However, Pollyannaism doesn’t make good entrepreneurs…  many people have great ideas… and many people can be an entrepreneur… but few people can thoroughly think through and explain the many issues, risks, potential problems… associated with a starting a new business, or for an existing business…

Preparing a business plan forces you to answer tough questions, forces you to address the– pitfalls, risks… Finding the pitfalls, thinking through the key issues, risks… is crucial. A good business plan isn’t only stuffed with financial projections, but it must also explain how the business, product, market… makes money… The business ideas can be great, but investors want to know how the company will actually make money… If you come across as Pollyannaish then that’s a negative, turn-off for an investor…

In the article Secrets of Happiness at Work by Dr Dick McCann writes: The reality of the business world is often summarized, tongue in cheek, by Murphy’s Law: If anything can go wrong, it will… Therefore, it’s important not to sit back and accept fate in a positive way, as Pollyanna does… It’s essential to identify all the obstacles that might occur and have a plan of action ready to implement, should things go wrong. Anticipating key issues, problems, pitfalls… and having a plan to avoid or at least mitigate them can help prevent Murphy’s Law from happening…

Also, in contrast and as important, Pollyannaism can cause major problems for a business, as well, for example; excessive enthusiasm and belief in positive outcome certainty can often lead to bad decisions that are regretted later, which then also can lead to wide-spread cynicism in the workplace… Risk-averse people tend to focus their energy on– seeing many obstacles– all the things that might go wrong… And, when faced with potentially good opportunities, they may very well ignore them, resenting cogent arguments to support their view that the risks are too great– this is correlated to pessimism. Pessimism is a mood state that affects all of us to varying degree. However, too much pessimism can lead to apathy and inaction…

In A. A. Milne’s classic book, ‘Winnie the Pooh’; Eeyore is universally recognized as being gloomy about life and anticipates the worst in most situations. He constantly expects things to go wrong… However, if we were all like Eeyore and see gloom in everything, then we probably wouldn’t get out of bed in the morning! A focus on seeing obstacles is very important in business, since it can prevent serious mistakes from being made… But excessive negativity, or Eeyoreism, can be even more catastrophic, it must be avoided at all costs…

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In the article Difference between Optimism and Pollyannaism by Robin J. Elliott writes: Why do some people go courageously forward convinced of their imminent success, while others– cower, whimper… looking for excuses to retreat to old ways? What makes some people see the future as– dark, threatening… while others are eager to search for new opportunities, expecting only best outcomes? Once, I was accused of being Pollyannaish…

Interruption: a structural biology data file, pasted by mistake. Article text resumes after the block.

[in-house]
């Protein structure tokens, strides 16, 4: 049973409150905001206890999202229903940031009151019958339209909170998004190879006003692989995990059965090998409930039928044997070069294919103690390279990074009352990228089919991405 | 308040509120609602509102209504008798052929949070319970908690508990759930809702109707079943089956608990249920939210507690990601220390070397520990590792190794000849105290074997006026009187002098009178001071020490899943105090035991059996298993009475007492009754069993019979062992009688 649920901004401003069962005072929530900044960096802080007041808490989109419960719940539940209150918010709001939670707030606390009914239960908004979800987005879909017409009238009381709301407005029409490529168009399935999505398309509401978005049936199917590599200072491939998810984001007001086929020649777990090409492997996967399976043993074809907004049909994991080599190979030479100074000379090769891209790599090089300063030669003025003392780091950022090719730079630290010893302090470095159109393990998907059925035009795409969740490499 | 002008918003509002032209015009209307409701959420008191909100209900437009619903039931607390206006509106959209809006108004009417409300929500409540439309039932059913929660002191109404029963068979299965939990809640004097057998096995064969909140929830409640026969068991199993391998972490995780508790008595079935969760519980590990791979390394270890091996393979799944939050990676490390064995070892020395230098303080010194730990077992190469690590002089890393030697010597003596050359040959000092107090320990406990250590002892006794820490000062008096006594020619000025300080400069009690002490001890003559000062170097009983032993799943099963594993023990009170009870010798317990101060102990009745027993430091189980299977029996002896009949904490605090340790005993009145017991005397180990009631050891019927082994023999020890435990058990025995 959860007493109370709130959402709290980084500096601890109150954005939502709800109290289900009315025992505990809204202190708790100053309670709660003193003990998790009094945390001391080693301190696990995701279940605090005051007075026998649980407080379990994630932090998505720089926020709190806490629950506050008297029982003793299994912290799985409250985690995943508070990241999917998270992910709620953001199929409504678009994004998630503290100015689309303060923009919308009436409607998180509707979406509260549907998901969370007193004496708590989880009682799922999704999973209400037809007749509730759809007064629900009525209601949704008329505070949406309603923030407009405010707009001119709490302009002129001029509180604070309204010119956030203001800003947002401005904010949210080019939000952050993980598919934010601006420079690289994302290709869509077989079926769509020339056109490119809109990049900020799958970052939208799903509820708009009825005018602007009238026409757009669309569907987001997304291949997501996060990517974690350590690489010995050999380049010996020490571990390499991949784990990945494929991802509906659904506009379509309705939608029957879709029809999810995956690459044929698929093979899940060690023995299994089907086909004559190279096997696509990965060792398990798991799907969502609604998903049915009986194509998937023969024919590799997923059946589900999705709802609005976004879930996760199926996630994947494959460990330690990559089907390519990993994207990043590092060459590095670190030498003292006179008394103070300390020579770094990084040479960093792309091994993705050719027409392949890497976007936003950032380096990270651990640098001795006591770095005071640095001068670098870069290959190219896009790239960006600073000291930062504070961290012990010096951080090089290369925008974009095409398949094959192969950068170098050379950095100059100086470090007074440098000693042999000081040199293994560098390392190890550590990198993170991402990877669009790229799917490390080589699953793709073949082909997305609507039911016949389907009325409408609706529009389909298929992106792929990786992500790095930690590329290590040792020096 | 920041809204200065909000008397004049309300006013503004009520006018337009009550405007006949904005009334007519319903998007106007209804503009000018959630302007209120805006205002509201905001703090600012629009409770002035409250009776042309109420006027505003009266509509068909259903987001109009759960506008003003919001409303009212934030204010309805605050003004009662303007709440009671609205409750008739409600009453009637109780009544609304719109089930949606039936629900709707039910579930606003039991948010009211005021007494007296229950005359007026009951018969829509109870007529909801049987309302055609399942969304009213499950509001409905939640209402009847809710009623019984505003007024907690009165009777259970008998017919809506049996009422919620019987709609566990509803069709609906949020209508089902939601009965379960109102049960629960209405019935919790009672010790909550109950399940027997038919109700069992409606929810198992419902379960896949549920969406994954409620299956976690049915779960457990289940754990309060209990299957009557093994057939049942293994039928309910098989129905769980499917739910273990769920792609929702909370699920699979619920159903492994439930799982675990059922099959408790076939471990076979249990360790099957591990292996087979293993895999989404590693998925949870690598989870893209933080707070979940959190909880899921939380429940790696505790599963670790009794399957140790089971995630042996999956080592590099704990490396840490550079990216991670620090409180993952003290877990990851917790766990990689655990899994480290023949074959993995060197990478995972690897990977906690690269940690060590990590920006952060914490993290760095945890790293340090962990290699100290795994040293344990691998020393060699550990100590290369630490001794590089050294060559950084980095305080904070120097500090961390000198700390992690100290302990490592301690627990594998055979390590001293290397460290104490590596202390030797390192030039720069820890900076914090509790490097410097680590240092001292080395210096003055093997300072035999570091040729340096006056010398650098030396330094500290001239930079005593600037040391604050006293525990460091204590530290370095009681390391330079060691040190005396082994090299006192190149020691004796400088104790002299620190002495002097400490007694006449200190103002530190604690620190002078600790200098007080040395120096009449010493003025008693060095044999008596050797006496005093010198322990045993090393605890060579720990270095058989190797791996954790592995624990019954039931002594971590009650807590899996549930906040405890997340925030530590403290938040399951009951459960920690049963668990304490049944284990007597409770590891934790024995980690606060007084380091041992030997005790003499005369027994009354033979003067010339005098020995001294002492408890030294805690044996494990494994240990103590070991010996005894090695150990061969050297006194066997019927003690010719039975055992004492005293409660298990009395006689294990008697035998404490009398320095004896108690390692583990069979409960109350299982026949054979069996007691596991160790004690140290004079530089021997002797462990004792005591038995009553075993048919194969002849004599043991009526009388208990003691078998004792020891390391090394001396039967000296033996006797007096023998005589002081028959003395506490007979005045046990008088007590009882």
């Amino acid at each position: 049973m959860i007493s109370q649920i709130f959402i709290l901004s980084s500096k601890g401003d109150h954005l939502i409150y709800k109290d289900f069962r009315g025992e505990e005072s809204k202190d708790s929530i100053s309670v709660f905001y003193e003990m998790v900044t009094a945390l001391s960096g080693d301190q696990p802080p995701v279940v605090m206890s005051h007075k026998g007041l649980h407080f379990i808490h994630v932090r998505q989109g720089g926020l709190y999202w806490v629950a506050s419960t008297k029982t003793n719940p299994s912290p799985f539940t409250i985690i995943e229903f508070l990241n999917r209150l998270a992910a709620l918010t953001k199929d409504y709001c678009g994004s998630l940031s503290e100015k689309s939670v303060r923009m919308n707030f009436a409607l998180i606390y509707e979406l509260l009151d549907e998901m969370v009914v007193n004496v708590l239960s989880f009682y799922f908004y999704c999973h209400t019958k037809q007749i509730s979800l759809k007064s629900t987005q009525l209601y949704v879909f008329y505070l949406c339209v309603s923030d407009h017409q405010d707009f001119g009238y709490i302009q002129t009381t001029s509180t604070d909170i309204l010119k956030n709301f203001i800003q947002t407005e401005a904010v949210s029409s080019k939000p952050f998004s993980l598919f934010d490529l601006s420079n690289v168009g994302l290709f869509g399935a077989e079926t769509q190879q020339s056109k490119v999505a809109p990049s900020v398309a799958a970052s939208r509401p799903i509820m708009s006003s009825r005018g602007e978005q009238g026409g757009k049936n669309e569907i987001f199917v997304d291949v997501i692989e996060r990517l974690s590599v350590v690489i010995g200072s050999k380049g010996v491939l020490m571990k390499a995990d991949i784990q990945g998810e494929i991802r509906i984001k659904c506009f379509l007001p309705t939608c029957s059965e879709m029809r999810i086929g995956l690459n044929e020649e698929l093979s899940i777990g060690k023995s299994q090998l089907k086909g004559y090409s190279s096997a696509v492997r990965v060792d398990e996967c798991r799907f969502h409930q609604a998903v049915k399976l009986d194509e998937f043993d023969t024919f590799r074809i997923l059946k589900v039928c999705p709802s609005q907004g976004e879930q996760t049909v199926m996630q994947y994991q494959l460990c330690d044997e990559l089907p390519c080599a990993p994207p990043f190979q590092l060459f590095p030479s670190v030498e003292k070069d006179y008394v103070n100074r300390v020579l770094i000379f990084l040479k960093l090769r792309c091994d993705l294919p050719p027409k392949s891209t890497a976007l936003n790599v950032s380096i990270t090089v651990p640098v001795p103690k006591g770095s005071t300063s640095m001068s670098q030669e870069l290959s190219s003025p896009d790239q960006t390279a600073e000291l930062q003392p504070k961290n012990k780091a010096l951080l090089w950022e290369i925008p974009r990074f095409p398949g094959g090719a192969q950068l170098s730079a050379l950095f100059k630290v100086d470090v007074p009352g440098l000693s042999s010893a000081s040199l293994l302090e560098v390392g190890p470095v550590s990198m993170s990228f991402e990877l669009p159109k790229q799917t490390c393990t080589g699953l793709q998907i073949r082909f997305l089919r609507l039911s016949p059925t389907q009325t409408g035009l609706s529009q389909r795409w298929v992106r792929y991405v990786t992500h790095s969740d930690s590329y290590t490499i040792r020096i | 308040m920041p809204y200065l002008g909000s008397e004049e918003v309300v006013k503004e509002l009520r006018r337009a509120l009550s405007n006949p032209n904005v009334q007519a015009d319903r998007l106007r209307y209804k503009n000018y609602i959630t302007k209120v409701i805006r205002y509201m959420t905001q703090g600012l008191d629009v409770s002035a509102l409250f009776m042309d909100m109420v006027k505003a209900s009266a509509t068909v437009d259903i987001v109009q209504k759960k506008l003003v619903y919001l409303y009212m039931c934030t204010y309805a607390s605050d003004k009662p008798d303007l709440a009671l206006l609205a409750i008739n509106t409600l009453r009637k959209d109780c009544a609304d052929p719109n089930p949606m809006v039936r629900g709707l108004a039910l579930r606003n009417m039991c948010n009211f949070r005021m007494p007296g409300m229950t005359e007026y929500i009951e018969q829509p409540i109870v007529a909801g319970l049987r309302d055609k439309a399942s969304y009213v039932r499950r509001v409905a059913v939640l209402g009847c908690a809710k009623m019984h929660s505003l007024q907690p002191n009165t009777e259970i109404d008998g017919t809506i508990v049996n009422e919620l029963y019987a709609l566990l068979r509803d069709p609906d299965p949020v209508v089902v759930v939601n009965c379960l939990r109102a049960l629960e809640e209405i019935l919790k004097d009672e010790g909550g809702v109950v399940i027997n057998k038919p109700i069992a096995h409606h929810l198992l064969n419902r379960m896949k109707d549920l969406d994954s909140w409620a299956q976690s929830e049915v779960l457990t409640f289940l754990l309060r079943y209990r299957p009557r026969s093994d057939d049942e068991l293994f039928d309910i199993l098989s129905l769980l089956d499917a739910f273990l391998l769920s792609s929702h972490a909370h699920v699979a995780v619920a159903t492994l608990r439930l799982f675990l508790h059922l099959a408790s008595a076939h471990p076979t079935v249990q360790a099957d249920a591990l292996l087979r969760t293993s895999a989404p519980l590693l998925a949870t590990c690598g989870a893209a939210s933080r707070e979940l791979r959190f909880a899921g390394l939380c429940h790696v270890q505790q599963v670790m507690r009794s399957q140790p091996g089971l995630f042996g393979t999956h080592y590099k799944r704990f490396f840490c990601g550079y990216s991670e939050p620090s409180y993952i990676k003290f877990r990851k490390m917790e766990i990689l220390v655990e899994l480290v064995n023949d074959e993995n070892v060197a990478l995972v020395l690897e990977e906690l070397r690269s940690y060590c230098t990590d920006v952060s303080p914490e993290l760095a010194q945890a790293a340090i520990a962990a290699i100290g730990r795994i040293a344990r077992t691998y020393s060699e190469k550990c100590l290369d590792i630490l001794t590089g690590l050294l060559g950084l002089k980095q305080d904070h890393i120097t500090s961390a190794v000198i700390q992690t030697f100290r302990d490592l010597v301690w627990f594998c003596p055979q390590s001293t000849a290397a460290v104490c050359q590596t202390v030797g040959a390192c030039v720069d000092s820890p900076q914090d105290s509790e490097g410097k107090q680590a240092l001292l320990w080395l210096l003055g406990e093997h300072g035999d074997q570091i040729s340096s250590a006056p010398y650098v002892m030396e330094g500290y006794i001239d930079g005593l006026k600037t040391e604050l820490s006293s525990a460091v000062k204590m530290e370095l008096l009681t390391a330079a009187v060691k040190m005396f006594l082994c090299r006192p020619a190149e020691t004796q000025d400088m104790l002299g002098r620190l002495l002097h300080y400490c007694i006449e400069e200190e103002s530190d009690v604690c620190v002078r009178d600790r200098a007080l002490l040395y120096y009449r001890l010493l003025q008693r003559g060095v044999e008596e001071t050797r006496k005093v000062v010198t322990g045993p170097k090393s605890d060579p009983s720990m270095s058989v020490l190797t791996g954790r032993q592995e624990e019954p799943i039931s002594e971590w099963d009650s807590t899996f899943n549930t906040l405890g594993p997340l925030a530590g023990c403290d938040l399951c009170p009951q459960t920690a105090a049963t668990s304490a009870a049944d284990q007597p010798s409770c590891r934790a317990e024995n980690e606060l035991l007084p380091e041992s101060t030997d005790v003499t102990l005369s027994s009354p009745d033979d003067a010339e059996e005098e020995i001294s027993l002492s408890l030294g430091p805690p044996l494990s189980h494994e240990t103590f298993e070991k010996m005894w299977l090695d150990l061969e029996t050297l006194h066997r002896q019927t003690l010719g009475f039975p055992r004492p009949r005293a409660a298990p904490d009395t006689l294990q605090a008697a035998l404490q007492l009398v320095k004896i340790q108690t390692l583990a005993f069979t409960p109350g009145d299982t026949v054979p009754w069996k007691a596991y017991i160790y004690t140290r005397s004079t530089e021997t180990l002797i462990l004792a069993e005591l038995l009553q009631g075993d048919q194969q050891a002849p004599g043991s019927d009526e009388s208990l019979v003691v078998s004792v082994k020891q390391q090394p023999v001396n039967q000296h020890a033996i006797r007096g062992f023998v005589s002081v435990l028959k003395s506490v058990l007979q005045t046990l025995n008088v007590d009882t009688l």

The accusing naysayer honestly believed that my optimism was delusional… But, after I gave it some thought, I concluded that their expectations were based on their past failures, whereas I based my expectations on past successes. So, if everything you tried failed… and, you know the pain of going forward is less than pain of doing nothing… and, the situation is going from bad to worse… then you ‘must’ make a change… and, my recommendation is the following; Find a winner, a person who is going in your same direction and team up with them… Borrow their courage, learn from their demeanor, model their attitude, lean on their strength. Take their advice even when terrified. Winners like to help others who work hard and do their best…

Small successes build faith and strengthen self-esteem… and self-discipline will do wonders for optimism… If you think like a winner then you are a winner: Do what winners do, have what winners have, act in spite of fear, face the demons. Choose a good business mentor then listen, learn, and take it one step at a time… but tread little and beware of being Pollyannaish…

The brain is bias– it processes information which is pleasing and agreeable in a more precise and exact manner; as compared to unpleasant information. We actually tend to remember past experiences rosier than they actually occurred… According to Christopher Peterson; the human mind at the unconscious level gravitate toward the positive, while at the conscious thinking level it tend to focus on the negative

According to Pete Carroll; there’s a difference between Pollyannaism and passionate resilience; it’s sort of a jazz thing– readiness, eagerness to improvise, turn a negative situation into positive.. being convinced that– something good is about to happen and preaching it to the team According to Warren Bennis; the best leaders have ‘unwarranted optimism’… and I often find myself pushing back against that notion: I know plenty of failed leaders who had expectations that were bigger than their legacies… A person must believe that something good is about to happen and prepare accordingly…

According to Barry Maher; positive thinking that isn’t firmly rooted in reality shouldn’t be called thinking at all. It’s nothing but Pollyannaism– it’s pixie dust. Pollyanna thinking makes problem worse…  When you want to be positive, you often try to block out negatives: Unfortunately, reality has a way of refusing to stay blocked…